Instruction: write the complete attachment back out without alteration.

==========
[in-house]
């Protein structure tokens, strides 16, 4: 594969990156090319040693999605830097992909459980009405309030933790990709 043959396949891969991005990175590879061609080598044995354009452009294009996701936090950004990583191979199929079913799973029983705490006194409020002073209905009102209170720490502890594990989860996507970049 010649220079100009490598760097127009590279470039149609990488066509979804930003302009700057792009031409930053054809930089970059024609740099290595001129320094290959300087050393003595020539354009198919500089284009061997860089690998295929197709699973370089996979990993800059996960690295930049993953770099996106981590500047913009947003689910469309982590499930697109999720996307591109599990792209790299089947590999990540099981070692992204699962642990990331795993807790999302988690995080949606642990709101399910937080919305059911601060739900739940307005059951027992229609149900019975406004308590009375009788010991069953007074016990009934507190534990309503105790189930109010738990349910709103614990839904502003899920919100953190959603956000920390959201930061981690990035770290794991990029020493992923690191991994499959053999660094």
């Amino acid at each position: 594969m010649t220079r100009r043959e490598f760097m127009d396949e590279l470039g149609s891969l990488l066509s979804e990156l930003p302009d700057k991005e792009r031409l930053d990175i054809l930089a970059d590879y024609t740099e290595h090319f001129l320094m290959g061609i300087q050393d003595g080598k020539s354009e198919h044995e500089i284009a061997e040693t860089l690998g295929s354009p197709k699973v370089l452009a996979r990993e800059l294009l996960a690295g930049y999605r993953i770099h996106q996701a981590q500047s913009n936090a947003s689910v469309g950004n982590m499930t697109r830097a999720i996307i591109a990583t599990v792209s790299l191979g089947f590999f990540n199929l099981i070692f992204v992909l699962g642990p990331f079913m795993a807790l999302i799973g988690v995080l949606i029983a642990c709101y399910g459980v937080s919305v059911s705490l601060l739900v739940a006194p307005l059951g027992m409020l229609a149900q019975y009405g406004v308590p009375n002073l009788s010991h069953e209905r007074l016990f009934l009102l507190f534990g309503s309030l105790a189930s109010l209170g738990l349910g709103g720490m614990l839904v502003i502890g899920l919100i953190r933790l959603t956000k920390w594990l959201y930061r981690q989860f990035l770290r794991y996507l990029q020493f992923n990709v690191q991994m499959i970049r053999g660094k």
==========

[in-house]
């Protein structure tokens, strides 16, 4: 594969990156090319040693999605830097992909459980009405309030933790990709 043959396949891969991005990175590879061609080598044995354009452009294009996701936090950004990583191979199929079913799973029983705490006194409020002073209905009102209170720490502890594990989860996507970049 010649220079100009490598760097127009590279470039149609990488066509979804930003302009700057792009031409930053054809930089970059024609740099290595001129320094290959300087050393003595020539354009198919500089284009061997860089690998295929197709699973370089996979990993800059996960690295930049993953770099996106981590500047913009947003689910469309982590499930697109999720996307591109599990792209790299089947590999990540099981070692992204699962642990990331795993807790999302988690995080949606642990709101399910937080919305059911601060739900739940307005059951027992229609149900019975406004308590009375009788010991069953007074016990009934507190534990309503105790189930109010738990349910709103614990839904502003899920919100953190959603956000920390959201930061981690990035770290794991990029020493992923690191991994499959053999660094």
């Amino acid at each position: 594969m010649t220079r100009r043959e490598f760097m127009d396949e590279l470039g149609s891969l990488l066509s979804e990156l930003p302009d700057k991005e792009r031409l930053d990175i054809l930089a970059d590879y024609t740099e290595h090319f001129l320094m290959g061609i300087q050393d003595g080598k020539s354009e198919h044995e500089i284009a061997e040693t860089l690998g295929s354009p197709k699973v370089l452009a996979r990993e800059l294009l996960a690295g930049y999605r993953i770099h996106q996701a981590q500047s913009n936090a947003s689910v469309g950004n982590m499930t697109r830097a999720i996307i591109a990583t599990v792209s790299l191979g089947f590999f990540n199929l099981i070692f992204v992909l699962g642990p990331f079913m795993a807790l999302i799973g988690v995080l949606i029983a642990c709101y399910g459980v937080s919305v059911s705490l601060l739900v739940a006194p307005l059951g027992m409020l229609a149900q019975y009405g406004v308590p009375n002073l009788s010991h069953e209905r007074l016990f009934l009102l507190f534990g309503s309030l105790a189930s109010l209170g738990l349910g709103g720490m614990l839904v502003i502890g899920l919100i953190r933790l959603t956000k920390w594990l959201y930061r981690q989860f990035l770290r794991y996507l990029q020493f992923n990709v690191q991994m499959i970049r053999g660094k």